To start the year off right, we’ve managed to get our hands on two identical configurations of the Dell XPS 13 2-in-1. Same engine, yes, but a very different 13.4-inch screen. In the right corner, a Full HD panel and in the left, a 4K screen. The fight promises to be close but interesting.
Battle of Texan Hybrid Laptops. It is not that often that we manage to have copies of the same machine whose configuration is identical and whose screen is not at all the same. But Dell was kind enough to play the game and sent us two copies of the 2020 Dell XPS 13 2-in-1, its latest addition, only the screen of which differs in the number of pixels it displays. 4K + (3840 by 2400 pixels) for the machine sold for around 2125 euros and Full HD + (1920 by 1200 pixels) for the model whose price is around 1830 euros. Dell therefore makes you pay 300 euros to have double the pixels on board. At first glance, this seems high to us, but without doubt the 4K model has hidden talents. We will see that.
The clone wars
Our two protagonists have the same physical assets as the previous version, released at the end of 2019. Also, we invite you to read our test of the version released last year. The finish was white at the time, black on the ones we’re testing here. Other than that, this heck of a 13.4-inch touchscreen all-in-one hybrid PC is still beautiful, well-finished and fun to use every day.
LM / 01net.com – Dell’s Winter 2020-21 edition does not change from the previous version.
4K or FHD, the dimensions are the same – 29.6 x 20.7 x 1.59 cm – but the devil is in the details. Or rather on the scale. The Full HD version weighs 1.28 kg and the 4K version exceeds 1.31 kg. Incidentally, the two XPS 13 2-in-1s have the same components and are therefore both Intel EVO certified. There is an Intel Core i7-1165G7 processor, 16 GB of LPDDR4x memory and 512 GB of SSD. They use the Core i7’s Iris Xe graphics controller to display interfaces and pixels, regardless of image size. Note, finally, that their respective order name, on the Dell site, are “cn93103sc” for the Full HD machine and “cn93105sc” for the 4K model.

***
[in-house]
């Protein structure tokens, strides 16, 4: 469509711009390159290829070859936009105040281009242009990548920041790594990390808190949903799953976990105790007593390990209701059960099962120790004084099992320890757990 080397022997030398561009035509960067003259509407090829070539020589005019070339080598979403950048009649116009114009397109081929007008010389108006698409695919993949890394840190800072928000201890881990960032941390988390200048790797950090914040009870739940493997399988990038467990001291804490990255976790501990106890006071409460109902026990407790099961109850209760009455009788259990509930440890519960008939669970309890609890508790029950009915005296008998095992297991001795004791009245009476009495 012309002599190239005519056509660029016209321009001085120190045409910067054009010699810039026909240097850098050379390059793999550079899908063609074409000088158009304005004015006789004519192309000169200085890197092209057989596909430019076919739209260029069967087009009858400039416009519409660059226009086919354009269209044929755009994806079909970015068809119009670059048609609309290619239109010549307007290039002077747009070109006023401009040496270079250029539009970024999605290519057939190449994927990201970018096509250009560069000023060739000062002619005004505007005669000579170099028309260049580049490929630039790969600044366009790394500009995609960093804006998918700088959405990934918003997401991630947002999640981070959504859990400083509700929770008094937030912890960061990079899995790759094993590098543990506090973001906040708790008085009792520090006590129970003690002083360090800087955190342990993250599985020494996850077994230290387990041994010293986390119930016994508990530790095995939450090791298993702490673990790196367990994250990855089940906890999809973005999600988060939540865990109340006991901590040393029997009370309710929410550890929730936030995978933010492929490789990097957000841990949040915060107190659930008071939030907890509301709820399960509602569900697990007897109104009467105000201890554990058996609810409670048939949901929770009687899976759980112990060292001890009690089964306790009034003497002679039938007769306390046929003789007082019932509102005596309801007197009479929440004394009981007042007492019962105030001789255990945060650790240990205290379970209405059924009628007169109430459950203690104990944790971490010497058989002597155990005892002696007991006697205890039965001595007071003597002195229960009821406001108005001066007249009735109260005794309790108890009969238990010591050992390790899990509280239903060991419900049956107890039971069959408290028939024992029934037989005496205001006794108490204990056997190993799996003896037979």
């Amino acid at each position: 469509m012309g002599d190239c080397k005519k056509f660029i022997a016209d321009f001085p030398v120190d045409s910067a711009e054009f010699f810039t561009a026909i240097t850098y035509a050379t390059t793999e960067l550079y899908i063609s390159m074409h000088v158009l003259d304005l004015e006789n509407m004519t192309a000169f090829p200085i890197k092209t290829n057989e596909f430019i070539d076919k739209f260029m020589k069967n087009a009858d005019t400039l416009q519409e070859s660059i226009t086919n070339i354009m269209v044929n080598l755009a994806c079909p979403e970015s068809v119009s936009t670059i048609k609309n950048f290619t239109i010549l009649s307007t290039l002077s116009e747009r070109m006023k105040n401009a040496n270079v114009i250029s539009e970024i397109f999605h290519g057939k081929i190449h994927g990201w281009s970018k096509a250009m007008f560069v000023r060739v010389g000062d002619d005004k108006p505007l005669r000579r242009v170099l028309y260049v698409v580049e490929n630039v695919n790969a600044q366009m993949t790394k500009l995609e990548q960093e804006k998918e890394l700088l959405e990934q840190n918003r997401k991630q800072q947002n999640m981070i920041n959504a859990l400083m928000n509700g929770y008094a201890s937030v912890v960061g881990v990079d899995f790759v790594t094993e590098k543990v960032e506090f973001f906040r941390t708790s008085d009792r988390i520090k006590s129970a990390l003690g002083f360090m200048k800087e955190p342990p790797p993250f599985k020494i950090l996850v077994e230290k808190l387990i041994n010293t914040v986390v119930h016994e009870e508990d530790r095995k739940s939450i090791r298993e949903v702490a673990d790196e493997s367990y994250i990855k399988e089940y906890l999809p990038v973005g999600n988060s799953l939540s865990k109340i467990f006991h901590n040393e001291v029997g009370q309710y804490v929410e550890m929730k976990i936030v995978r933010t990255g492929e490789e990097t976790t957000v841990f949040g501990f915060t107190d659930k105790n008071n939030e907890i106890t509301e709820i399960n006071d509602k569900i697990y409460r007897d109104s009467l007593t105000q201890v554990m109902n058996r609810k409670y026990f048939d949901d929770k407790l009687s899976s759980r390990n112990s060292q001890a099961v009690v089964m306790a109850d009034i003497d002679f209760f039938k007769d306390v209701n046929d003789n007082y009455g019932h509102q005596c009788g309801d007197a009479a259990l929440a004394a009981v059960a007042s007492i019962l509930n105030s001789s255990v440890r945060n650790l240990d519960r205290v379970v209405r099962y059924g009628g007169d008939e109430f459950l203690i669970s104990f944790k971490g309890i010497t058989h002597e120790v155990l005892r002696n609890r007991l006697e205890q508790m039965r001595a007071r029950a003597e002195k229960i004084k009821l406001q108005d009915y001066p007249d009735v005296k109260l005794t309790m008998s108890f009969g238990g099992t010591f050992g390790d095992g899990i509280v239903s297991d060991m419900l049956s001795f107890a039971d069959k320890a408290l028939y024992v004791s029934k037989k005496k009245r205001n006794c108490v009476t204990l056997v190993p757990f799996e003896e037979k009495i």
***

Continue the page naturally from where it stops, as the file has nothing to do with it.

Pixels by the thousands but not all from the same barrel
The ratio of the IPS panel is the same on both machines – 16:10, which explains why the number of pixels displayed is a bit exotic. As you can see in the photo below, given the diagonal of the screen, Windows 10 recommends that you enlarge the interface a little to better see the icons or small fonts. that, for our tests, we went back to everyone at 100% to be sure that the software and our colorimetric probes do indeed take measurements under the same display conditions.We should note in passing that, in the case of the 4K + machine , so many pixels on such a small panel, with Windows at 100% … it’s really very small! Even too. For this reason alone, we are already asking ourselves the eternal question which has animated all Humanity for centuries: ” to do what ? “
LM / 01net.com – Same engine but different screen definition, the Dell XPS 13 2-in-1 will try to reconcile us with 4K on an ultraportable.
To begin with, we measured the technical performance of the two screens.
- Brightness: Advantage to Full HD machine
On the Full HD model, our probe estimates the average maximum brightness at 498 cd / m2. It’s correct. There is a peak at 562 cd / m2 in the center and all the measurement values do not drop below 471 cd / m2.